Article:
The Constituent Assembly tasked with drafting Egypt’s new constitution on Tuesday voted in a ten member advisory committee to review constitutional articles produced by the assembly’s drafting committee.
The committee, which has no voting privileges of its own, is composed of constitutional experts Soad El-Sharkawy, Maged El-Helw and Tharwat Badawi.
It also has in its membership Islamic thinker Ahmed Kamal Abu El-Magd, political science Professor Hassan Nafaa, Nasserist Journalist Hamdy Qandil, liberal novelist Alaa El-Aswany, political science professor Heba Raouf Ezzat and political analyst Mohamed El-Saeed Idris.
The assembly also appointed three more spokespersons in addition to its official spokesperson Wahid Abd El-Meguid to combat what assembly chairman Hossam El-Gheriany called an “organised campaign against the assembly in the media.”
The new spokespersons are Muslim Brotherhood leader and Freedom and Justice Party Cairo Secretary General Mohamed El-Beltagy, poet Farouk Goueda, and Civilisation Party leader Abdel Moniem El-Sawy.
Drafting committee rapporteur and Minister of State for Legal and Parliamentary Affairs Mohamed Mahsoub said the committee decided to split the constitution into six sections: basic principles; freedoms and rights; system of governance; local administration; independent and oversight bodies; and transitional and general articles.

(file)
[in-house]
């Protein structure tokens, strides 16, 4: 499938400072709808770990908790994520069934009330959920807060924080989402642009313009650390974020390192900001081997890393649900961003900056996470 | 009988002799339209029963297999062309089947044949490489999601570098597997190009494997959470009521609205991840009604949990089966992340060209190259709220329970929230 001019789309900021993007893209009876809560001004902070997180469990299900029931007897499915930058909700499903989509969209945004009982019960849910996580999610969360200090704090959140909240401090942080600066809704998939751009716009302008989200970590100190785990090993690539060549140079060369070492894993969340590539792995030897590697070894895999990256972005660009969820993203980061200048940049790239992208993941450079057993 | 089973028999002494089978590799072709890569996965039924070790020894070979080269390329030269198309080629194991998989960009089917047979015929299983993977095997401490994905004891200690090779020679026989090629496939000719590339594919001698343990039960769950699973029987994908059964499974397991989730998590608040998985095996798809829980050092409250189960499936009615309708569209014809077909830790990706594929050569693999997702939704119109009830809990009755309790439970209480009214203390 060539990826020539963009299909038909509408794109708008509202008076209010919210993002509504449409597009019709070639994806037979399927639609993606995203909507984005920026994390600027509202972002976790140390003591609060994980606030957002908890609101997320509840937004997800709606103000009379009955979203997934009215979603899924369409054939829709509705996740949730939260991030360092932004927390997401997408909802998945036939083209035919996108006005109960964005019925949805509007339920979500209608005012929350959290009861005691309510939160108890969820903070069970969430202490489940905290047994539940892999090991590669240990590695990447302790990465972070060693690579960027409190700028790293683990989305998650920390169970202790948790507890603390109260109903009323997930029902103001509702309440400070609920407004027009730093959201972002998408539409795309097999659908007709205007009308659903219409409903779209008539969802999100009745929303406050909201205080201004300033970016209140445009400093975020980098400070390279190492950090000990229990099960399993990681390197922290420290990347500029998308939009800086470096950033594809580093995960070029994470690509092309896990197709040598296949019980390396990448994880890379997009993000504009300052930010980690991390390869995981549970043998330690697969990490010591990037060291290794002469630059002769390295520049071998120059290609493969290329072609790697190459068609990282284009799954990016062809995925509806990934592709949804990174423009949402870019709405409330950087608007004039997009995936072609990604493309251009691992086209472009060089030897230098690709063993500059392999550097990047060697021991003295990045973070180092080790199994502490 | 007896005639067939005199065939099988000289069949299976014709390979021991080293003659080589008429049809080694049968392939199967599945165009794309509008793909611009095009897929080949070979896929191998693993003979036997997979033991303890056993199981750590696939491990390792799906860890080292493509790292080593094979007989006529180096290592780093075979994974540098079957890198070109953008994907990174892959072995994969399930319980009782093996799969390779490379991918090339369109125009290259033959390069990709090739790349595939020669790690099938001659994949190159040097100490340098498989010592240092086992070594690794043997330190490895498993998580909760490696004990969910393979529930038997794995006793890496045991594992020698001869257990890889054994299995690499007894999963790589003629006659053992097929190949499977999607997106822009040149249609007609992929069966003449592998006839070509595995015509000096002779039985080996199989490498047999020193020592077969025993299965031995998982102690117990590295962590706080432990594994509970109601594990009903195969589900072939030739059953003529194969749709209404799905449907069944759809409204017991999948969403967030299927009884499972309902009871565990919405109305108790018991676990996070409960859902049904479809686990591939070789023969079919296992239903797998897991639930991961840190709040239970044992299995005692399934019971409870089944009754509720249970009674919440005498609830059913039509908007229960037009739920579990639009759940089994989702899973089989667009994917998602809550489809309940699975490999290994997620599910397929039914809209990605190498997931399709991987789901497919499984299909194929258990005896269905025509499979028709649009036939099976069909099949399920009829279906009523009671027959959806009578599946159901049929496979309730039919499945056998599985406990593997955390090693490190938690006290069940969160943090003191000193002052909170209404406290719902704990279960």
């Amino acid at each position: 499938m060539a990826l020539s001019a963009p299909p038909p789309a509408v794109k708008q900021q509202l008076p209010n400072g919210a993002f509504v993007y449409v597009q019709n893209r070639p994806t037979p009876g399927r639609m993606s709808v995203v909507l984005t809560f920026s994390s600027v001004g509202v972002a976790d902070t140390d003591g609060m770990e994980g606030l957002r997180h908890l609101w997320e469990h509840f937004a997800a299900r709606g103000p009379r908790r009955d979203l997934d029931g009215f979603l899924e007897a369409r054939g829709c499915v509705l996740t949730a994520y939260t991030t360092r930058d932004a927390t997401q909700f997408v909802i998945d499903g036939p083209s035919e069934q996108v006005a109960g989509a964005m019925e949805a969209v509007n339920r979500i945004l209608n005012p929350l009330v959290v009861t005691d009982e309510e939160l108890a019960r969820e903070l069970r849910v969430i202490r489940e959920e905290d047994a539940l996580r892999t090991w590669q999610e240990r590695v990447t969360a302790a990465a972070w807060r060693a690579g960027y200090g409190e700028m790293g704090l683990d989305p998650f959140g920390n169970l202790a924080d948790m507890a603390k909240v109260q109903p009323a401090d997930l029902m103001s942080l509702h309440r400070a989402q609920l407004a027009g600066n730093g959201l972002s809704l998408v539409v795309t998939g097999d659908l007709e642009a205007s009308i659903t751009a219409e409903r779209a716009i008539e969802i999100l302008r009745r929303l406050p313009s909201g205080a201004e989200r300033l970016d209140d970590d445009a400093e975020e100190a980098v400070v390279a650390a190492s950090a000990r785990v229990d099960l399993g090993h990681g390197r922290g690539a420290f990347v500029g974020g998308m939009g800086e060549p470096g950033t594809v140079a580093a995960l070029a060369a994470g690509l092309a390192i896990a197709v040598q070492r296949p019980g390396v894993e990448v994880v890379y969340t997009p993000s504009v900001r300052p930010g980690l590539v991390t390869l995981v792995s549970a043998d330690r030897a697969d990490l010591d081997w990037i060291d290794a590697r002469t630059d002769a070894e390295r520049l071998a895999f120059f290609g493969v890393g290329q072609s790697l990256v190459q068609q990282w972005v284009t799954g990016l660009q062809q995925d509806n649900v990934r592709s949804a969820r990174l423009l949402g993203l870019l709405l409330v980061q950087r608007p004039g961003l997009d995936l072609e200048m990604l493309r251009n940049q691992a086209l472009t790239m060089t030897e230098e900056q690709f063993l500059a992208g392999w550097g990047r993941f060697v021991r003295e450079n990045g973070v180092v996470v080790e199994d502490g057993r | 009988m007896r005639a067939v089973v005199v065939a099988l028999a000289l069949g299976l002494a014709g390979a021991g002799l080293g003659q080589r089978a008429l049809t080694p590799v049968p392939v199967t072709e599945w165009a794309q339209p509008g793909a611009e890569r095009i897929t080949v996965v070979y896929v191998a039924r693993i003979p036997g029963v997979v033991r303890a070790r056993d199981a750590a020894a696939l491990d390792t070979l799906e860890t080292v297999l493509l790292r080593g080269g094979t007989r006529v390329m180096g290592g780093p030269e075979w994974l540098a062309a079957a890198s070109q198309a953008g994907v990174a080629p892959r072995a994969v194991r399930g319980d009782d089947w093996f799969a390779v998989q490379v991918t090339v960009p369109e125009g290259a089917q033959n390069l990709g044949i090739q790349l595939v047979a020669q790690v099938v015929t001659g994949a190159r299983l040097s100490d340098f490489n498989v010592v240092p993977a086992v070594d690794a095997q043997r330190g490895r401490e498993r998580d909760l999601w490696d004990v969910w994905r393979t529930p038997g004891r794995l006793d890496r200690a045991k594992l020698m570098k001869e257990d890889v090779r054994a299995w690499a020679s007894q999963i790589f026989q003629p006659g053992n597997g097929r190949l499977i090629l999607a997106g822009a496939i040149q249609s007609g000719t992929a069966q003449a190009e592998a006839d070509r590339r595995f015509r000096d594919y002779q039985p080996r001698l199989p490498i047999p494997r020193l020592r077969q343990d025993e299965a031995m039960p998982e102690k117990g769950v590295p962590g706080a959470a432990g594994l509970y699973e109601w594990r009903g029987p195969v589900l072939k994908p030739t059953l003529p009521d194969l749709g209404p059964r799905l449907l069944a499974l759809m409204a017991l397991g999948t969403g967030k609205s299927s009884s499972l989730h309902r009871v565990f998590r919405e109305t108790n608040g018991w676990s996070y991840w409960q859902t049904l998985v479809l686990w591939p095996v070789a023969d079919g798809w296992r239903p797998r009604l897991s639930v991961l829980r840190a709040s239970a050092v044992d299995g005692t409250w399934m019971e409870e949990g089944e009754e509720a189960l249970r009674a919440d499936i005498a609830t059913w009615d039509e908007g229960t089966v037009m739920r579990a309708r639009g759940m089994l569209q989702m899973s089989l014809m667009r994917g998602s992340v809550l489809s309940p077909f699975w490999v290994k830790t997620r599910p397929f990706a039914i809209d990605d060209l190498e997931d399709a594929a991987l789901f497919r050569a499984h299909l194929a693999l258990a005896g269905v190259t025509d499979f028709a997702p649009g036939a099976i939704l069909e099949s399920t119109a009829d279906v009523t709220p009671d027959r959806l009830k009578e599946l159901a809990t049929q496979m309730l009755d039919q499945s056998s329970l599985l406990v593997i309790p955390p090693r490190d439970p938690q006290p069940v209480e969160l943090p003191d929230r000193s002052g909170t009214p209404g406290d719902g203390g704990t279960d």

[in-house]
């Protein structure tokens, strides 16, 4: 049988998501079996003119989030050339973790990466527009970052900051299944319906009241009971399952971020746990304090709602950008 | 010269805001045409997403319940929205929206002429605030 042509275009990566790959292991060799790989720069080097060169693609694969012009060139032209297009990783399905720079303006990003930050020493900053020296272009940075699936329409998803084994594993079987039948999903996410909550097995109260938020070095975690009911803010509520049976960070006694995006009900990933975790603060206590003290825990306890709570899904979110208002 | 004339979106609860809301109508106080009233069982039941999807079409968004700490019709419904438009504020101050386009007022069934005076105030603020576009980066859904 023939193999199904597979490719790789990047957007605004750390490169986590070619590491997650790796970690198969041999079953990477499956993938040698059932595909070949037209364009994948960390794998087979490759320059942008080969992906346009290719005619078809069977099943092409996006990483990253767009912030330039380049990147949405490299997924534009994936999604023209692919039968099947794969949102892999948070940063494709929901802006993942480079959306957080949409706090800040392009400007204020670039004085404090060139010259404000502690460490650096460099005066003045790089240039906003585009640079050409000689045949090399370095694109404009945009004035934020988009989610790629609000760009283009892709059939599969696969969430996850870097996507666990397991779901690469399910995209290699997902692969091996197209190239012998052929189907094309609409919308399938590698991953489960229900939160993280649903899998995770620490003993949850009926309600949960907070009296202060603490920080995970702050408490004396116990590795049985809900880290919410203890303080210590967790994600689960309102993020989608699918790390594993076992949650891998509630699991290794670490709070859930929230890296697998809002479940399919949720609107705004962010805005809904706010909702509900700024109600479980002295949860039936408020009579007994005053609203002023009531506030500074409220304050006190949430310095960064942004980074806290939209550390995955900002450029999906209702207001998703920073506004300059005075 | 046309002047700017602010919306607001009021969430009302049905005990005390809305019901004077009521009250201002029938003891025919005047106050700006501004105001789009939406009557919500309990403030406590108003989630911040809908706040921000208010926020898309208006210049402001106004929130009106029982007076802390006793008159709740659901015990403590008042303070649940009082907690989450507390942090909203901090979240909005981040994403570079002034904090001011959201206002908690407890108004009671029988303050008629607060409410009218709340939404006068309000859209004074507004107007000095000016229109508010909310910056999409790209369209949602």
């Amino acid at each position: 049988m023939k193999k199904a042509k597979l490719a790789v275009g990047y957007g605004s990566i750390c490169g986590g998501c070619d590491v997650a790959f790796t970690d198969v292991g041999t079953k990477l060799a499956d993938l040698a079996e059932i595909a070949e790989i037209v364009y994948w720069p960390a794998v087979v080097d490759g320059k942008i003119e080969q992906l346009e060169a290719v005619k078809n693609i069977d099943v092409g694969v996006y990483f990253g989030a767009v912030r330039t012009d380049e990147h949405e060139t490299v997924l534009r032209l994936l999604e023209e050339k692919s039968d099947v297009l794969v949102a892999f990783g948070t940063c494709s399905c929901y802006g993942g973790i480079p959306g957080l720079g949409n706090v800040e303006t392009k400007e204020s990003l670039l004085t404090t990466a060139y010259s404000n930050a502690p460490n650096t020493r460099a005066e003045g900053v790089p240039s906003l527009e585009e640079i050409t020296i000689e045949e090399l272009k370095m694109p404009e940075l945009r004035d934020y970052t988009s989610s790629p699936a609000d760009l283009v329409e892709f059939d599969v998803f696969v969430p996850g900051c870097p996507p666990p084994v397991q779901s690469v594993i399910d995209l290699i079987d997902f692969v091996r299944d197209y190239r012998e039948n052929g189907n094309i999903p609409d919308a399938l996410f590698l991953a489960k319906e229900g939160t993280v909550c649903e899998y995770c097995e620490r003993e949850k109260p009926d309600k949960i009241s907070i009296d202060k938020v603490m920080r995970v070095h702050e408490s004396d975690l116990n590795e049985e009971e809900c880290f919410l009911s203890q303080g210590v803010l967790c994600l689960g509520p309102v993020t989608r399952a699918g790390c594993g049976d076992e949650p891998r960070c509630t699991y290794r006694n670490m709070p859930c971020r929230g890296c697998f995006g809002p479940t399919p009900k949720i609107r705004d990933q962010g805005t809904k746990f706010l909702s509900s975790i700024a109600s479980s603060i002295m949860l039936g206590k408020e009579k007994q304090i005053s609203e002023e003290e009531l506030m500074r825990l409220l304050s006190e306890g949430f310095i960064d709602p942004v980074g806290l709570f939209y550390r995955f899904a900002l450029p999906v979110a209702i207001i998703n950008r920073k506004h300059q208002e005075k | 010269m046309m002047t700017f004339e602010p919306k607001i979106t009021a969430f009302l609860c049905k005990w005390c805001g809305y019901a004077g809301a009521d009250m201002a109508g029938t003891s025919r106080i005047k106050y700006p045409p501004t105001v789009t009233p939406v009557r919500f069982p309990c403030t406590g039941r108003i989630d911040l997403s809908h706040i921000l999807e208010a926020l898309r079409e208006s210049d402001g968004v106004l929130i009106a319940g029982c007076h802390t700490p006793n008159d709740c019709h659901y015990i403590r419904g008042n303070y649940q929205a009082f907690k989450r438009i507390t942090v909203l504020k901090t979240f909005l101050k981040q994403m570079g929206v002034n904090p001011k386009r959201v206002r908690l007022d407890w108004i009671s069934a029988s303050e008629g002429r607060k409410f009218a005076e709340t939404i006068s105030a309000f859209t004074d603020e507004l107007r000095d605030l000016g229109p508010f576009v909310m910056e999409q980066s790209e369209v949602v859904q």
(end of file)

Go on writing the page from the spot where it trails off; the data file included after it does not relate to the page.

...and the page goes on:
He added that the committee had completed drafting 50 articles in the freedoms and rights section, 25 in the basic principles sections and 16 in the independent and oversight bodies section.
The assembly is still to decide on some issues that lack consensus such as the upper house of parliament, the Shura Council, and whether it should be scrapped or kept and given more powers. Gheriany announced the assembly would vote on the matter in the next weekly general meeting.
Other issues that remain unresolved include whether election laws should be included in the constitution or left up to legislators and whether to keep the 50 percent quota reserved for workers and farmers in parliamentary elections.
The assembly is yet to discuss in detail and vote on the controversial second article of the constitution which will determine if Islamic Shari’a will be applied to legislation.